Resolving a conflict among the districts concerning which forum has jurisdiction for a mortgage foreclosure deficiency judgment was at issue in Dyck-O’Neal, Inc. v. Lanham, 17 Fla. L. Weekly S278, Case No. SC17-975 (Fla. July 5, 2018).
A mortgage foreclosure judgment expressly reserved jurisdiction concerning a deficiency. A deficiency was not sought in the same forum. Instead, Dyck-O’Neal, the assignee of the mortgage and note, filed a separate legal action against the borrower seeking a deficiency judgment. The trial court granted judgment for the borrower but based solely on the validity of an assignment of the mortgage and note. The First District Court of Appeal quashed the trial court’s judgment concluding that the foreclosure court, not the court where the money claim was newly filed, had jurisdiction pursuant to §702.06, Fla. Stat. (2014).
The issue framed by the Supreme Court was:
… Whether a complainant may pursue a separate action at law to recover a deficiency judgment when the foreclosure court reserved jurisdiction in its final judgment to adjudicate the deficiency claim.
The Court began its analysis with a review of the statute:
In all suits for the foreclosure of mortgages heretofore or hereafter executed the entry of a deficiency decree for any portion of a deficiency, should one exist, shall be within the sound discretion of the court . . . . The complainant shall also have the right to sue at common law to recover such deficiency, unless the court in the foreclosure action has granted or denied a claim for a deficiency judgment.
§702.06, Fla. Stat. (2014) (Emphasis added by Court).
The Supreme Court held that the language “plainly allows,” indicating that the language was clear and unambiguous, that:
the right to sue at common law to recover such deficiency, unless the court in the foreclosure action has granted or denied a claim for a deficiency judgment.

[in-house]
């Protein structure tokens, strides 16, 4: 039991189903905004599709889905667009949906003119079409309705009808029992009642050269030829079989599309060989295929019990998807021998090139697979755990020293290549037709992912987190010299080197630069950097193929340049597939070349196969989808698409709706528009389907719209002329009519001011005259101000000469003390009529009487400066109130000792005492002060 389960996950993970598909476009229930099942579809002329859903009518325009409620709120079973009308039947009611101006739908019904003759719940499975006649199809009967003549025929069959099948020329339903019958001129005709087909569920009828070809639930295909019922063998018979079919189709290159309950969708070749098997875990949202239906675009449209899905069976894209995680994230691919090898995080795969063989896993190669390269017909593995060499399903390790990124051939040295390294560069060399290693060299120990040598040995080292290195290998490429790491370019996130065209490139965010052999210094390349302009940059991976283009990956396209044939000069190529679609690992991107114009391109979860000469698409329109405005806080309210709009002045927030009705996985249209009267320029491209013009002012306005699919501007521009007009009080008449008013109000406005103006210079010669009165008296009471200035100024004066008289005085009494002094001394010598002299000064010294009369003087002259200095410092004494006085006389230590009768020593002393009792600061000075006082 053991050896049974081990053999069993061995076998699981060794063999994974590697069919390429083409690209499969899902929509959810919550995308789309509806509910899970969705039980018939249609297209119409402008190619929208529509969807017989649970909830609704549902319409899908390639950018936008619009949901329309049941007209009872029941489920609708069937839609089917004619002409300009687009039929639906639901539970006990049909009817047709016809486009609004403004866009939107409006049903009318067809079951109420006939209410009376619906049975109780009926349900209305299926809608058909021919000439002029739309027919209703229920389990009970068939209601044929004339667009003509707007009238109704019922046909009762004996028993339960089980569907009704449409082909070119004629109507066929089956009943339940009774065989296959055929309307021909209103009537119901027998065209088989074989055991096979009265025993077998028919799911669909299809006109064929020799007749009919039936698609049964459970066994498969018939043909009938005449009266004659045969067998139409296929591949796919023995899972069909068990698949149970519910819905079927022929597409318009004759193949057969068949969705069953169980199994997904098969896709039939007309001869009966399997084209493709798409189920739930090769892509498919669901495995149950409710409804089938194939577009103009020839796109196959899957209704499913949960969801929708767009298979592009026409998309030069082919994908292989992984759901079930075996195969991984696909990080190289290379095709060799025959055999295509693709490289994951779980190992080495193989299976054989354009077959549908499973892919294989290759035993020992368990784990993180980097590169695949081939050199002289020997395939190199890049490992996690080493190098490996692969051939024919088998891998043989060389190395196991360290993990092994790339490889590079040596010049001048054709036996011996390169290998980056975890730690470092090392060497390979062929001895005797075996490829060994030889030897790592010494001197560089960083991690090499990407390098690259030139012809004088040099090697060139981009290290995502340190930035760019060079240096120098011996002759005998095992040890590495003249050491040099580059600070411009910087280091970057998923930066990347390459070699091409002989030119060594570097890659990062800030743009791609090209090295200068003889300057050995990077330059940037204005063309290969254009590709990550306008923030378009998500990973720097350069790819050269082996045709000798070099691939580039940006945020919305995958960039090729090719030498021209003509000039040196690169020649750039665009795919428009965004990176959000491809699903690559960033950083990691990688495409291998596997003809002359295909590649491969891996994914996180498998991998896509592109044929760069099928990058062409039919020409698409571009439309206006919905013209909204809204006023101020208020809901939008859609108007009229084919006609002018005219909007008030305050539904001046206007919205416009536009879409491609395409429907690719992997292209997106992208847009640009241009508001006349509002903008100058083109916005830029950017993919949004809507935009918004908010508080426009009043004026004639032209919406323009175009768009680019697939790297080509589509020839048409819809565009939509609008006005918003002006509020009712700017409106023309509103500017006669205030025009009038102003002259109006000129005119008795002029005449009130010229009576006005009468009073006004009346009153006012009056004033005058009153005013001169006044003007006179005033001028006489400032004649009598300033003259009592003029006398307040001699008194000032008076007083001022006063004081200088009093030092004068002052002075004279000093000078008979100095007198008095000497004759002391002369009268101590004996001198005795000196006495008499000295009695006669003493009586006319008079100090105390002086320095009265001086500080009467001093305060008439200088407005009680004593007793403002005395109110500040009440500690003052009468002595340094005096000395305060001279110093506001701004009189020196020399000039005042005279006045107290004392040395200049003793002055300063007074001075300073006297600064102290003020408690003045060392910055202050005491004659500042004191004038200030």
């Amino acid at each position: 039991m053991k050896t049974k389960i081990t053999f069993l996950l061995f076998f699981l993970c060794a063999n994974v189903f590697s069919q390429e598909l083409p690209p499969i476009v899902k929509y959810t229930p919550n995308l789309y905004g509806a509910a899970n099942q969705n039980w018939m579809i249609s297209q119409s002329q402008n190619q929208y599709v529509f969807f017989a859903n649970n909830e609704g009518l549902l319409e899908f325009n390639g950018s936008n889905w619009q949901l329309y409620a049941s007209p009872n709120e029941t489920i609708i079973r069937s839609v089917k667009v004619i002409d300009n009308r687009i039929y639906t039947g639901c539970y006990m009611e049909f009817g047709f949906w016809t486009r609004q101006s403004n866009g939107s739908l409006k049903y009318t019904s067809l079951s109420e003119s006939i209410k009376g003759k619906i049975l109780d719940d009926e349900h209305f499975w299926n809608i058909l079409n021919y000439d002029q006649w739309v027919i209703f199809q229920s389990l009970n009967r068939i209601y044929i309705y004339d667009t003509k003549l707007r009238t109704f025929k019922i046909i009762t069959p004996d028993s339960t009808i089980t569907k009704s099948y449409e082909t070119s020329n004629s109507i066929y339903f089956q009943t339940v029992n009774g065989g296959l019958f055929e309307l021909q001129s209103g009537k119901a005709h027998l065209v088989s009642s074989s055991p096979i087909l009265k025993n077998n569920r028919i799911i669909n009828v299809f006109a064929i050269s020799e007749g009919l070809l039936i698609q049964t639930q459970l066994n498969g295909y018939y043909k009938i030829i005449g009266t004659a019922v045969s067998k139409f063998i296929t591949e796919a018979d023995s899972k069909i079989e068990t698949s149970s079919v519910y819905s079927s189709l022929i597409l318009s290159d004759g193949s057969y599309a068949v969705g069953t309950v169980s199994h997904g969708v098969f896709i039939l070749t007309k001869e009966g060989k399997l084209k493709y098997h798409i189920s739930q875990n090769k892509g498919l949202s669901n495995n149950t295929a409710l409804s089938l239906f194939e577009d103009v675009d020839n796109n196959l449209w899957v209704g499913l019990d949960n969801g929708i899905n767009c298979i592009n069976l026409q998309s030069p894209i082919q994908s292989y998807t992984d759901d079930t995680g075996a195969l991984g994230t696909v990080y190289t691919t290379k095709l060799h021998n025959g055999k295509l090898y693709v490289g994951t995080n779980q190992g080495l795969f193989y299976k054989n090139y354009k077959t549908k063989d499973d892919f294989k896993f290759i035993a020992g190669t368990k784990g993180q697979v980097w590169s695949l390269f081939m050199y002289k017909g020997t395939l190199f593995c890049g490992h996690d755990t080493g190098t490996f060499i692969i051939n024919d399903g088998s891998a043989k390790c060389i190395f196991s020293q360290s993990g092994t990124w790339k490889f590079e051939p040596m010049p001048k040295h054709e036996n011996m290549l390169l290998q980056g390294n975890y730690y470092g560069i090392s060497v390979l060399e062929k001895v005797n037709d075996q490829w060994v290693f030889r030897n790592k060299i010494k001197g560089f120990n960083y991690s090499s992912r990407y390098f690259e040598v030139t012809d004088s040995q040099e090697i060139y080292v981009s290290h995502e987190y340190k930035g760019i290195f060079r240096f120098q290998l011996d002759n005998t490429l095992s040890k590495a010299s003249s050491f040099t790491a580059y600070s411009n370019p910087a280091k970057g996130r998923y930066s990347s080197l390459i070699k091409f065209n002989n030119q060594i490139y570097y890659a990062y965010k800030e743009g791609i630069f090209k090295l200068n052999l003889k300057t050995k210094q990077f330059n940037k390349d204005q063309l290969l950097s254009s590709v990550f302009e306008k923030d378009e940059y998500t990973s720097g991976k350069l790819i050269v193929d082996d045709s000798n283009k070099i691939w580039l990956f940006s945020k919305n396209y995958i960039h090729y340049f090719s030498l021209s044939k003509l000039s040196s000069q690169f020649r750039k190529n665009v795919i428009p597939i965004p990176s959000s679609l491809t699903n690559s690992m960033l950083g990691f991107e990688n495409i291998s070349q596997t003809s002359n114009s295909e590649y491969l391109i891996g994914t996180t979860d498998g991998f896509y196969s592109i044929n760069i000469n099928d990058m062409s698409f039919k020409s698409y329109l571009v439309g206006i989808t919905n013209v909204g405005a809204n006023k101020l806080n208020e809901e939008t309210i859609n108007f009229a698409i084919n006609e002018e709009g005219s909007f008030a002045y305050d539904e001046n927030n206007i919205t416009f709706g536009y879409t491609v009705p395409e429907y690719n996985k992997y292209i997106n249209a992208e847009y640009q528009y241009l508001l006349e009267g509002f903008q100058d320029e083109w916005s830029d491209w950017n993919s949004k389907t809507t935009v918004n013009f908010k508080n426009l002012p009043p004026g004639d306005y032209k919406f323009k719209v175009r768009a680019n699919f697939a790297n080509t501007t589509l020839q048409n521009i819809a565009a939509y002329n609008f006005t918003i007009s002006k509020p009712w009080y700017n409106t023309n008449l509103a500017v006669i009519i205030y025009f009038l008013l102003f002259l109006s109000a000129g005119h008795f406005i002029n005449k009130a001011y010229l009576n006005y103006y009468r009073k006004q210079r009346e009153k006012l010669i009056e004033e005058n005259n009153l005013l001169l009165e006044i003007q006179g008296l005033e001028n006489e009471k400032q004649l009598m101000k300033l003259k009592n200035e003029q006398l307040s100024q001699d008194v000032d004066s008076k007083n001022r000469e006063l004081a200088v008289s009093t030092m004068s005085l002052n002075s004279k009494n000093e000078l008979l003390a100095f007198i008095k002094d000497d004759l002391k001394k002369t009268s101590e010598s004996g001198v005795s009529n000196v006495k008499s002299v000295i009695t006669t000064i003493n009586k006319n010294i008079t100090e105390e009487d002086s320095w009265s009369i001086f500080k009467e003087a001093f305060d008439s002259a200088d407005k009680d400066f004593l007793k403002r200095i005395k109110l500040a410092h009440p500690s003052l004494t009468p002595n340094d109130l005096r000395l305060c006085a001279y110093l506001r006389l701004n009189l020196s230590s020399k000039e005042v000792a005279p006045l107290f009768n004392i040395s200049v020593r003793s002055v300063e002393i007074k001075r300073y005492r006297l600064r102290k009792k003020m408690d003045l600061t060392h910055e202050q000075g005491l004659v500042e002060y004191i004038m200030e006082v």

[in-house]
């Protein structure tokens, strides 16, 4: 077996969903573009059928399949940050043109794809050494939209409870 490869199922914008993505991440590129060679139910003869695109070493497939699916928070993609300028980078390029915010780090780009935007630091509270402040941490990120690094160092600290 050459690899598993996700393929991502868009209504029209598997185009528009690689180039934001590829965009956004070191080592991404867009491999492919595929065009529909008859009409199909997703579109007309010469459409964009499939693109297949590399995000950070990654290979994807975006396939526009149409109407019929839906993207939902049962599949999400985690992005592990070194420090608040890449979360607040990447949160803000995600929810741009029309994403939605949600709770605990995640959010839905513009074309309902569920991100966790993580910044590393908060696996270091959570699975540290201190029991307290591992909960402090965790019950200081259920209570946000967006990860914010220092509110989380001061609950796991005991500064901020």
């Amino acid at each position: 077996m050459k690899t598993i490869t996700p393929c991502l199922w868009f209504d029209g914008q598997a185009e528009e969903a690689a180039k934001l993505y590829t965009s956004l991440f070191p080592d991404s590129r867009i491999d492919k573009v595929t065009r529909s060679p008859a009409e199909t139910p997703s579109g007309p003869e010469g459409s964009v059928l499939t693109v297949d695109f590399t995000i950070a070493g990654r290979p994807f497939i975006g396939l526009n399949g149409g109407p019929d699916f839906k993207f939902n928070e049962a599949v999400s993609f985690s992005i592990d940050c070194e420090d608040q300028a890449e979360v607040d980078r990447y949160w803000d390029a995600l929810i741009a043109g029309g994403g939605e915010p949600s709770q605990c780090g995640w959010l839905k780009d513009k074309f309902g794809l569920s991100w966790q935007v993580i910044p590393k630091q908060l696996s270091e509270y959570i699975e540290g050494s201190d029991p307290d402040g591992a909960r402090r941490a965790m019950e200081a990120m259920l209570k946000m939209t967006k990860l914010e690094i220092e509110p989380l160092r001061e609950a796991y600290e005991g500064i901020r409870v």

A separate action is prohibited only when the court handling the foreclosure action has actually granted or denied a deficiency claim.
In quashing the First District’s decision, the Court agreed with decisions from the other four districts:
Garcia v. Dyck-O’Neal, Inc., 178 So. 3d 433 (Fla. 3d DCA 2015);
Dyck-O’Neal, Inc. v. Hendrick, 200 So. 3d 181 (Fla. 5th DCA 2016);
Gdovin v. Dyck-O’Neal, Inc., 198 So. 3d 986 (Fla. 2d DCA 2016); and,
Dyck-O’Neal, Inc. v. McKenna, 198 So. 3d 1038 (Fla. 4th DCA 2016).
The decision provides a number of important lessons for practitioners. First, the Court remarked on the First District Court of Appeal’s reliance on an earlier decision which in turn relied on an earlier version of the statute. The 2013 amendments to the statute included the italicized language quoted above. Thus, relying on a prior court decision for statutory interpretation may require determining whether and how the statute has changed over time.
Strategically, the legislative change allows, if not begs for, forum shopping. After all, why would a deficiency claimant go through the exercise of drafting a new complaint, incurring filing fees and service fees, starting from scratch, as opposed to merely proceeding with a deficiency. The proofs would be similar. One exception, of course, would be if the foreclosure action was a purely in rem proceeding without obtaining personal jurisdiction over the borrowers; however, in that instance a foreclosure judgment would presumably not reserve jurisdiction for a deficiency.
In the condominium context it is noted that for quite some time the courts recognized that the Condominium Act provided a separate independent basis for a money damage claim. Maya Marca Cd’m Apts., Inc. v. O’Rourke, 669 So.2d 1089 (Fla. 4th DCA 1996).
Last week the First District Court of Appeal acknowledged the Lanham reversal in apparently similar case, Dyck-O’Neal, Inc. v. Stermilli, Case No. 1D17-3396 (Fla. 1st DCA, August 3, 2018).
Michael J. Gelfand
Real Property, Probate and Trust Law Section
of The Florida Bar
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Note: This article is not legal advice. Statements and comments made are not those of The Florida Bar or the RPPTL Section
© 2018 Michael J. Gelfand
Michael J. Gelfand
Florida Bar Board Certified:
Real Estate Attorney
Condominium & Planned Development Law
Florida Supreme Court Certified Mediator:
Civil Circuit Court & Civil County Court
Fellow, American College of Real Estate Attorneys
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